24 horas mintiendo
On the right road
After the absurd storm raised by the political blunders and outside interests, it seems that calm is re-established at Teatro de la Zarzuela, and how better to celebrate than the sizzling score of a revista (revue or musical comedy) by maestro Francisco Alonso? This continues along the road taken by Paolo Pinamonti in revivals of the genre, which began a few seasons ago with the staging of Luna de miel en El Cairo – also by Alonso – a work premiered in 1943. This was shortly before 24 horas mintiendo (‘Lying for Twenty-four Hours’), which appeared in front of the footlights during 1947, first in Logroño (June) and then in Madrid (September). So this is one of the last works of the Granada composer, who was to die only a few months later in May 1948, still young; and as we can hear in this score, with inspiration still fresh and undimmed.
After the half-success of Luna de miel, this time the revival has been put in the hands of Jesús Castejón, familiar with the genre since his cradle and knowing all its twists and turns. With excellent judgment – contrary to what Emilio Sagi did with Luna de miel – he has decided to base his work on the original libretto by Francisco Ramos de Castro and Joaquín Gasa, with suitable adaptations and updates by Alfredo Sanzol, while respecting character and relationships, plot and situation, and even the original dialogue. The only substantial change is to the character played by Enrique Viana, tailored to include his usual gags and jokes, pleasant but perhaps over-familiar, who was female in the original. Here he’s a butler, there a kind of baby’s nursemaid.
Altogether Sanzol’s work is dignified enough and sometimes brilliant, despite somewhat forced aspects that just do not work – such as the pair of corrupt politicians, moulded by clichés and platitudes. Then some situations and dialogue lacks flavour, either due to the inexperience of the younger performers (as with the character played by Estíbaliz Martyn, whose alleged dyslexia goes completely unnoticed), or because they carry over details from the original libretto without a necessary context. Among others, Castro’s and Gasa’s bombastic string of surnames now has no meaning; and the name of Bombardino (‘Euphonium’), although comically intended in the original because the character was Italian and a musician, is simply absurd in its new setting … all of which ends up giving hiccups to the pleasant rhythm of the production.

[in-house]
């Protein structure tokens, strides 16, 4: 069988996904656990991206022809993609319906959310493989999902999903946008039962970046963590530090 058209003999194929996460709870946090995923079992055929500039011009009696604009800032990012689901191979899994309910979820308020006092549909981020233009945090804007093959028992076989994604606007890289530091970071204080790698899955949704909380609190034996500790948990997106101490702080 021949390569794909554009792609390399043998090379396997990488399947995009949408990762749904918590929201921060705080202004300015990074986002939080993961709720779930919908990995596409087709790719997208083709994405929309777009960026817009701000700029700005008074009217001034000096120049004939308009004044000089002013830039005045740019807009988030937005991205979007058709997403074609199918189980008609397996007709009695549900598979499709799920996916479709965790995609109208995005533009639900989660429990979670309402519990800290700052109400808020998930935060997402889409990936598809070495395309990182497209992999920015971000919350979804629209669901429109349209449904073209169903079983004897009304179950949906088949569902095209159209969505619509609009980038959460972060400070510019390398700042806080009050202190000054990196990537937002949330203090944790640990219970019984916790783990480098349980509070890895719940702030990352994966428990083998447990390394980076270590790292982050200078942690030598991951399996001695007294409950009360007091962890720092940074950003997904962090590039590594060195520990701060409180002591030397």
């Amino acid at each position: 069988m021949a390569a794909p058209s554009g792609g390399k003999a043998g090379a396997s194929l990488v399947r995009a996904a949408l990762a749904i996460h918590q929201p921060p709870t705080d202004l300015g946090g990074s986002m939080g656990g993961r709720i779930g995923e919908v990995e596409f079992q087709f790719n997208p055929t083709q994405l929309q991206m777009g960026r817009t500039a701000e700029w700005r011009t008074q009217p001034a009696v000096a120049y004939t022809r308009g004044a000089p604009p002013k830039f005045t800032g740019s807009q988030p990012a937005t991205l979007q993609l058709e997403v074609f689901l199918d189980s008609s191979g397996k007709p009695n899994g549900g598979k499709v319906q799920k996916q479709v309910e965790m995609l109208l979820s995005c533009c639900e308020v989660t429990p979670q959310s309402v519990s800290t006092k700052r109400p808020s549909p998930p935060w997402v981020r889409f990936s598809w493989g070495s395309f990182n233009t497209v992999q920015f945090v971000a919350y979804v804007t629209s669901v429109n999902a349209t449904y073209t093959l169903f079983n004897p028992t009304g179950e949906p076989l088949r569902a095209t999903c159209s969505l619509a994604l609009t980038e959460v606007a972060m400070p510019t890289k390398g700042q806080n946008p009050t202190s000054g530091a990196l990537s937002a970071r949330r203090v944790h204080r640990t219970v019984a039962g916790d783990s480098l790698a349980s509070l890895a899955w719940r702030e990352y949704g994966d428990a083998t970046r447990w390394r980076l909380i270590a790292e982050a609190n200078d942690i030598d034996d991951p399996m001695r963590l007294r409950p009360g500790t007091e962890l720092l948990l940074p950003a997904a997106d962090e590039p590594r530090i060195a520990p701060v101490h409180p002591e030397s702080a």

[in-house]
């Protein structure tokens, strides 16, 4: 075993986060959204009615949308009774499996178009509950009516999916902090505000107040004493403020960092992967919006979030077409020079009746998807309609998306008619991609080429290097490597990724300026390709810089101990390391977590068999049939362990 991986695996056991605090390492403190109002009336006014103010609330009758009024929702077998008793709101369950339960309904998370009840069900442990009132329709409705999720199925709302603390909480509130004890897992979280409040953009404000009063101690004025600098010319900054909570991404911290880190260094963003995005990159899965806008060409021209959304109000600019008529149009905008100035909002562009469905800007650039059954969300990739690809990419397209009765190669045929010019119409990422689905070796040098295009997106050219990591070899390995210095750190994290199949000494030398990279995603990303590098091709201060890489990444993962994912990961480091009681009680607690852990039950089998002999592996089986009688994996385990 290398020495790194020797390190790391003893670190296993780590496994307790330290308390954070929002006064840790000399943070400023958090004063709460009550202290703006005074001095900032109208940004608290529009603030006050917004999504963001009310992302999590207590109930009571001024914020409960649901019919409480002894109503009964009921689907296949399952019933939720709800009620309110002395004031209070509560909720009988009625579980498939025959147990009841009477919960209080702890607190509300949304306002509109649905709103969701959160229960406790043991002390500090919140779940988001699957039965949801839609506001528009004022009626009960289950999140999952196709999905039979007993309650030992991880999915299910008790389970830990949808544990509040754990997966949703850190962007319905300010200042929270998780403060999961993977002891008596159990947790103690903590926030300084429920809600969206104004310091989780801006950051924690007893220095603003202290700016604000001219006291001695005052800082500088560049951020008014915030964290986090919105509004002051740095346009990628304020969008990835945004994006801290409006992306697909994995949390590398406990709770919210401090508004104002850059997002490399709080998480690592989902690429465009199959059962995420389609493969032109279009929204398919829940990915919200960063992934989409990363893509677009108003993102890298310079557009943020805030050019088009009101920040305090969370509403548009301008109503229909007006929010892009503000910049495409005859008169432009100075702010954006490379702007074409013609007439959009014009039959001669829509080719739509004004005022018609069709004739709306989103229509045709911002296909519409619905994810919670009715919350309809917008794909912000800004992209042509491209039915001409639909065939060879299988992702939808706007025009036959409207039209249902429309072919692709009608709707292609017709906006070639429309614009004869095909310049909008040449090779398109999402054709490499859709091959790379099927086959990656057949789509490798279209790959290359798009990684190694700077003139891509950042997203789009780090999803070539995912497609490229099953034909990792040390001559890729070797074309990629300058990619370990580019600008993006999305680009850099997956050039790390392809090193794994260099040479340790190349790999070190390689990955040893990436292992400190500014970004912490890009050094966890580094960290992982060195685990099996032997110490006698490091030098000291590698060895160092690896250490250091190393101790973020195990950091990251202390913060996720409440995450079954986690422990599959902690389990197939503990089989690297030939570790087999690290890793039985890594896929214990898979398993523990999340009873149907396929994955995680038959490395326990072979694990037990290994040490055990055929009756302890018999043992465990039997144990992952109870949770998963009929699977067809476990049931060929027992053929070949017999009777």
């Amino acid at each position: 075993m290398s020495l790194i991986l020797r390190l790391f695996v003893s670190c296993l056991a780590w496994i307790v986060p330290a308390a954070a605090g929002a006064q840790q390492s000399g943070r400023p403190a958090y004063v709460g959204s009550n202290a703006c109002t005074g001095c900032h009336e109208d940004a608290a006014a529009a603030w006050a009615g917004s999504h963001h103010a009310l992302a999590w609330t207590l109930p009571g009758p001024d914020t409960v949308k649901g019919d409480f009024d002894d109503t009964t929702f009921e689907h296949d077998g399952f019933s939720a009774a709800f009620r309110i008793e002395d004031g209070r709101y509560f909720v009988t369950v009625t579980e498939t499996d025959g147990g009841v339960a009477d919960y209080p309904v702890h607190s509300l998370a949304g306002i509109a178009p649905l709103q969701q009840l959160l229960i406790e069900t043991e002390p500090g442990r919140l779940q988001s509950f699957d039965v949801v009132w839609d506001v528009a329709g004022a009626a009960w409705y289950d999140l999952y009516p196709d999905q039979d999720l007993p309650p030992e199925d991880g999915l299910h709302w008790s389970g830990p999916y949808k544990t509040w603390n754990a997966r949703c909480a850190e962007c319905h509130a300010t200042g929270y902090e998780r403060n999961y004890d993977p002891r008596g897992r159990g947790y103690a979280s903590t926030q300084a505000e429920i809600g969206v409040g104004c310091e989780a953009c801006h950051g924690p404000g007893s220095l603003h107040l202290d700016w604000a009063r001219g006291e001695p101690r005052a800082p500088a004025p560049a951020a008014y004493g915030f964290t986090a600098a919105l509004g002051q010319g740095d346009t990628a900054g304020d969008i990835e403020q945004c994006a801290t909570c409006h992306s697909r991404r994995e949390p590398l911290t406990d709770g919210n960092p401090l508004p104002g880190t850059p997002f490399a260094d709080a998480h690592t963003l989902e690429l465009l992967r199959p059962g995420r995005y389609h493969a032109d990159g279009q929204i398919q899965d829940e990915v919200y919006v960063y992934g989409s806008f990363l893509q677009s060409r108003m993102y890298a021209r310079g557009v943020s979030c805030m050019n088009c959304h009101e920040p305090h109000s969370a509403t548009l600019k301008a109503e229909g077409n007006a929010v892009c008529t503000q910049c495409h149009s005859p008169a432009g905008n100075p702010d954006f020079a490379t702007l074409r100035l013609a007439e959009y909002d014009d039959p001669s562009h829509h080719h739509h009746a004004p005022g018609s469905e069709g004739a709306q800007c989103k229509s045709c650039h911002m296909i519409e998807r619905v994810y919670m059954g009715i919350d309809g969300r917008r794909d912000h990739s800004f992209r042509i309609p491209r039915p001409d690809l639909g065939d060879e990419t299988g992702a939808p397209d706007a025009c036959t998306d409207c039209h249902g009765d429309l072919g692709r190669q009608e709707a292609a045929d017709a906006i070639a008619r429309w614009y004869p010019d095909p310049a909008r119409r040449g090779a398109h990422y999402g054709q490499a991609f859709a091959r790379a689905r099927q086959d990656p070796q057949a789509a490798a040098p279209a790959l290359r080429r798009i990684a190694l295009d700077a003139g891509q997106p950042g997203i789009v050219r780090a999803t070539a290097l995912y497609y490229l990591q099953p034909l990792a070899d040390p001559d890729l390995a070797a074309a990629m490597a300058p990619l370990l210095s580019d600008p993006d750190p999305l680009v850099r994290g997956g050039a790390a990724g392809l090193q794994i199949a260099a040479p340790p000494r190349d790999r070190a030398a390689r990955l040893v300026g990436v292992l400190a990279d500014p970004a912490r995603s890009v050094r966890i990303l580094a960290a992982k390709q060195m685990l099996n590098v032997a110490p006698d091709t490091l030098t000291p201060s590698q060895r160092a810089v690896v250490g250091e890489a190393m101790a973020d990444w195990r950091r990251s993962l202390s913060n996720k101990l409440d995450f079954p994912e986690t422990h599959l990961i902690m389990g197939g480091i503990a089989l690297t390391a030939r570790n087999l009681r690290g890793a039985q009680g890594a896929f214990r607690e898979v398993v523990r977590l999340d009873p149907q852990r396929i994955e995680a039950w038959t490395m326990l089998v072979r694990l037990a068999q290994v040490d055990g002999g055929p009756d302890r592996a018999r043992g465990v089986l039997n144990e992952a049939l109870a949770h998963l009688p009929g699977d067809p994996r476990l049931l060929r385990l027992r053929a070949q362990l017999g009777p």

Revista scripts of course do not usually boast great literary weight, basing their effect on the grace and humour of the principal performers. So much so, that in the libretto of 24 horas mintiendo there’s a curious example of this, during the Act 2 ‘jealousy scene’ between the married protagonists, which requires a quick and comical change of mood. The authors’ note reads: ‘An abrupt transition entrusted to the talent and the indisputable wit of Carlos Garriga’, the actor who played Casto in the premiere, and whose characteristic quirks were very much in the writers’ minds. From all this, it follows that if the performers’ skill in the pacing, nuances, tone and inflections of the genre is not sufficient, shipwreck can be total and absolute. Luckily, in addition to Castejón himself, we have Gurutze Beitia, a sympathetic singer-actress with well-developed stagecraft; the versatile Ángel Ruiz, who is a paragon of virtues; and – a real find – Cecilia Solaguren, who, along with Ruiz, embroiders their relationship with Argentine rudery and double-entendres. All of them display good form, too, when it comes to singing and dancing. As usually happens today, there is a considerable gulf between veteran and younger artists, who make little impact on stage (with the exception of Luis Maesso’s Fernandito), coming as they do from musical theatre, with voices that are poorly projected and not audible enough.
Carlos Aragón’s musical direction gives the piece speed and decibels, but lacks anything in the way of grace and elegance to overcome a certain feeling of flatness in numbers as well-crafted as the chotis, the ranchera or the comic trio. These are compounded by a somewhat arthritic samba – and the unforgivable destruction of the pasodoble, amongst the most elegant of Alonso’s ‘calling cards’, but here interpreted in a rough and grotesque way. I must also highlight negatively cuts in the work’s orchestration (no saxophones or piano), incomprehensible for a major national theatre, which has a mission to ensure respect for creators and their culture.
Yet once all the pros and cons are balanced, the achievement of this new revue revival is positive, one which should set the path for further initiatives – especially now that the future appears clear and free of dark conspiracies.
© Antonio Díaz-Casanova and zarzuela.net, 2018